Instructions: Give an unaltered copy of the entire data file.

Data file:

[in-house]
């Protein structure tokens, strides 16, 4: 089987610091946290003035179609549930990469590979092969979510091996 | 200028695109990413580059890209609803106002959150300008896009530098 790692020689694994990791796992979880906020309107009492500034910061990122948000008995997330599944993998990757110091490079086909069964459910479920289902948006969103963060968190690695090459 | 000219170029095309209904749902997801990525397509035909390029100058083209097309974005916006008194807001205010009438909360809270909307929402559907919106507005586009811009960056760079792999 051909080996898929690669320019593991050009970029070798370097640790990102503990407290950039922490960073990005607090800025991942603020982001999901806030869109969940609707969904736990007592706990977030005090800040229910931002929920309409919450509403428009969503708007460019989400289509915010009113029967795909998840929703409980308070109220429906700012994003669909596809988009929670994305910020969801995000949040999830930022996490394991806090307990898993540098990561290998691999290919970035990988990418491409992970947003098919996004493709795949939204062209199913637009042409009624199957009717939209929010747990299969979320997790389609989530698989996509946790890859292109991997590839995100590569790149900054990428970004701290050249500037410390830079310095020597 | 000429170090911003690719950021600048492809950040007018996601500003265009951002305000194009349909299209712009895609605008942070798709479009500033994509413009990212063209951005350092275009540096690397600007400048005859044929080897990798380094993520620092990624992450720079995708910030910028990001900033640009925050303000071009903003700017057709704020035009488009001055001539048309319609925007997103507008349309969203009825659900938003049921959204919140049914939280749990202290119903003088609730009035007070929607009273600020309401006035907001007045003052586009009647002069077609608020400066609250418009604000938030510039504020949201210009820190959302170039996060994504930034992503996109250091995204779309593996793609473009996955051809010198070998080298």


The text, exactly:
[in-house]
């Protein structure tokens, strides 16, 4: 089987610091946290003035179609549930990469590979092969979510091996 | 200028695109990413580059890209609803106002959150300008896009530098 790692020689694994990791796992979880906020309107009492500034910061990122948000008995997330599944993998990757110091490079086909069964459910479920289902948006969103963060968190690695090459 | 000219170029095309209904749902997801990525397509035909390029100058083209097309974005916006008194807001205010009438909360809270909307929402559907919106507005586009811009960056760079792999 051909080996898929690669320019593991050009970029070798370097640790990102503990407290950039922490960073990005607090800025991942603020982001999901806030869109969940609707969904736990007592706990977030005090800040229910931002929920309409919450509403428009969503708007460019989400289509915010009113029967795909998840929703409980308070109220429906700012994003669909596809988009929670994305910020969801995000949040999830930022996490394991806090307990898993540098990561290998691999290919970035990988990418491409992970947003098919996004493709795949939204062209199913637009042409009624199957009717939209929010747990299969979320997790389609989530698989996509946790890859292109991997590839995100590569790149900054990428970004701290050249500037410390830079310095020597 | 000429170090911003690719950021600048492809950040007018996601500003265009951002305000194009349909299209712009895609605008942070798709479009500033994509413009990212063209951005350092275009540096690397600007400048005859044929080897990798380094993520620092990624992450720079995708910030910028990001900033640009925050303000071009903003700017057709704020035009488009001055001539048309319609925007997103507008349309969203009825659900938003049921959204919140049914939280749990202290119903003088609730009035007070929607009273600020309401006035907001007045003052586009009647002069077609608020400066609250418009604000938030510039504020949201210009820190959302170039996060994504930034992503996109250091995204779309593996793609473009996955051809010198070998080298």